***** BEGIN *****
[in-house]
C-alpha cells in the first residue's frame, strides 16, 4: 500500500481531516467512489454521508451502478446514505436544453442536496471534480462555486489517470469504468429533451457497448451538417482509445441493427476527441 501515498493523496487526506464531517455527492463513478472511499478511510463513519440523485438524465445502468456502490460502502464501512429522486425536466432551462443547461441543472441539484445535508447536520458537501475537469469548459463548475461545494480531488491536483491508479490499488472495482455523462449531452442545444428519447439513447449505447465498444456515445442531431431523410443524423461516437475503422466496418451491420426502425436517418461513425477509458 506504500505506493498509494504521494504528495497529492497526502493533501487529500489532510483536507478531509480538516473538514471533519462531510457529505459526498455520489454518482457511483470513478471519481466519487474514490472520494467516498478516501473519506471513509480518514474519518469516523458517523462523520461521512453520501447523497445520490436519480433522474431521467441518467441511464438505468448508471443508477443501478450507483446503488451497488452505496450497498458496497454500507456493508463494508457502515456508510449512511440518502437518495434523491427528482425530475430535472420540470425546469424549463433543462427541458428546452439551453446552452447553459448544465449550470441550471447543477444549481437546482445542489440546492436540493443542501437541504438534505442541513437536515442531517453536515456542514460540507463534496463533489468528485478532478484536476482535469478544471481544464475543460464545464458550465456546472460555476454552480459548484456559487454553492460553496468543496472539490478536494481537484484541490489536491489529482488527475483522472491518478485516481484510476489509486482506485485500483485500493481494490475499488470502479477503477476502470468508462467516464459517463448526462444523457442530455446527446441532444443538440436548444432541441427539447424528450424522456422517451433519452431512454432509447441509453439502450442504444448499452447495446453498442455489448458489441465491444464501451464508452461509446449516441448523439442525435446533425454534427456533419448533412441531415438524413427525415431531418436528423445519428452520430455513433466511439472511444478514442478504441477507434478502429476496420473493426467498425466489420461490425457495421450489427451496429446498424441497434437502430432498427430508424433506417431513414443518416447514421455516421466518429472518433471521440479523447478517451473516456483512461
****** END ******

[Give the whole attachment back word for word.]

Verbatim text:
[in-house]
C-alpha cells in the first residue's frame, strides 16, 4: 500500500481531516467512489454521508451502478446514505436544453442536496471534480462555486489517470469504468429533451457497448451538417482509445441493427476527441 501515498493523496487526506464531517455527492463513478472511499478511510463513519440523485438524465445502468456502490460502502464501512429522486425536466432551462443547461441543472441539484445535508447536520458537501475537469469548459463548475461545494480531488491536483491508479490499488472495482455523462449531452442545444428519447439513447449505447465498444456515445442531431431523410443524423461516437475503422466496418451491420426502425436517418461513425477509458 506504500505506493498509494504521494504528495497529492497526502493533501487529500489532510483536507478531509480538516473538514471533519462531510457529505459526498455520489454518482457511483470513478471519481466519487474514490472520494467516498478516501473519506471513509480518514474519518469516523458517523462523520461521512453520501447523497445520490436519480433522474431521467441518467441511464438505468448508471443508477443501478450507483446503488451497488452505496450497498458496497454500507456493508463494508457502515456508510449512511440518502437518495434523491427528482425530475430535472420540470425546469424549463433543462427541458428546452439551453446552452447553459448544465449550470441550471447543477444549481437546482445542489440546492436540493443542501437541504438534505442541513437536515442531517453536515456542514460540507463534496463533489468528485478532478484536476482535469478544471481544464475543460464545464458550465456546472460555476454552480459548484456559487454553492460553496468543496472539490478536494481537484484541490489536491489529482488527475483522472491518478485516481484510476489509486482506485485500483485500493481494490475499488470502479477503477476502470468508462467516464459517463448526462444523457442530455446527446441532444443538440436548444432541441427539447424528450424522456422517451433519452431512454432509447441509453439502450442504444448499452447495446453498442455489448458489441465491444464501451464508452461509446449516441448523439442525435446533425454534427456533419448533412441531415438524413427525415431531418436528423445519428452520430455513433466511439472511444478514442478504441477507434478502429476496420473493426467498425466489420461490425457495421450489427451496429446498424441497434437502430432498427430508424433506417431513414443518416447514421455516421466518429472518433471521440479523447478517451473516456483512461